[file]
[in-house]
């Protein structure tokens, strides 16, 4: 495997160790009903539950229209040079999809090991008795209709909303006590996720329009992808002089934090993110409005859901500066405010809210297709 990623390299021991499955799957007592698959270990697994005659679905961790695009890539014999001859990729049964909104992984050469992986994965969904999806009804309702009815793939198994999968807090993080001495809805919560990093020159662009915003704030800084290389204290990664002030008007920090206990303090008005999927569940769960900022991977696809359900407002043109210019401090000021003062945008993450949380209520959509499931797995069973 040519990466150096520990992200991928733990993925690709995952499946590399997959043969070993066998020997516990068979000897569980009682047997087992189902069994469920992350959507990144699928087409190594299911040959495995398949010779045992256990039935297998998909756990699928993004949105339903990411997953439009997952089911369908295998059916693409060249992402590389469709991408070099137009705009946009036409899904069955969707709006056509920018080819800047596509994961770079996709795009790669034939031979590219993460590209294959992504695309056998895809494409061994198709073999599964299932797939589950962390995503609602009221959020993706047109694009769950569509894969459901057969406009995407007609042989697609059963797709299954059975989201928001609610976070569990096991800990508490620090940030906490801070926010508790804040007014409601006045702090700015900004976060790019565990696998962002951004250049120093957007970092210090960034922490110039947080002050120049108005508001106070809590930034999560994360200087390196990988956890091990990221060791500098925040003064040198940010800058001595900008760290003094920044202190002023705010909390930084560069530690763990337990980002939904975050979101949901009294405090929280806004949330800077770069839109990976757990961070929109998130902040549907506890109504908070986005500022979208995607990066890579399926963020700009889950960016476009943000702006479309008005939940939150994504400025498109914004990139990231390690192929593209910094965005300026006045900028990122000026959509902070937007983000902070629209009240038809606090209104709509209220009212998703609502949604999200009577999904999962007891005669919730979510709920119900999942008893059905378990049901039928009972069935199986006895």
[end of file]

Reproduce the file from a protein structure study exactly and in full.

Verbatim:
[in-house]
């Protein structure tokens, strides 16, 4: 495997160790009903539950229209040079999809090991008795209709909303006590996720329009992808002089934090993110409005859901500066405010809210297709 990623390299021991499955799957007592698959270990697994005659679905961790695009890539014999001859990729049964909104992984050469992986994965969904999806009804309702009815793939198994999968807090993080001495809805919560990093020159662009915003704030800084290389204290990664002030008007920090206990303090008005999927569940769960900022991977696809359900407002043109210019401090000021003062945008993450949380209520959509499931797995069973 040519990466150096520990992200991928733990993925690709995952499946590399997959043969070993066998020997516990068979000897569980009682047997087992189902069994469920992350959507990144699928087409190594299911040959495995398949010779045992256990039935297998998909756990699928993004949105339903990411997953439009997952089911369908295998059916693409060249992402590389469709991408070099137009705009946009036409899904069955969707709006056509920018080819800047596509994961770079996709795009790669034939031979590219993460590209294959992504695309056998895809494409061994198709073999599964299932797939589950962390995503609602009221959020993706047109694009769950569509894969459901057969406009995407007609042989697609059963797709299954059975989201928001609610976070569990096991800990508490620090940030906490801070926010508790804040007014409601006045702090700015900004976060790019565990696998962002951004250049120093957007970092210090960034922490110039947080002050120049108005508001106070809590930034999560994360200087390196990988956890091990990221060791500098925040003064040198940010800058001595900008760290003094920044202190002023705010909390930084560069530690763990337990980002939904975050979101949901009294405090929280806004949330800077770069839109990976757990961070929109998130902040549907506890109504908070986005500022979208995607990066890579399926963020700009889950960016476009943000702006479309008005939940939150994504400025498109914004990139990231390690192929593209910094965005300026006045900028990122000026959509902070937007983000902070629209009240038809606090209104709509209220009212998703609502949604999200009577999904999962007891005669919730979510709920119900999942008893059905378990049901039928009972069935199986006895």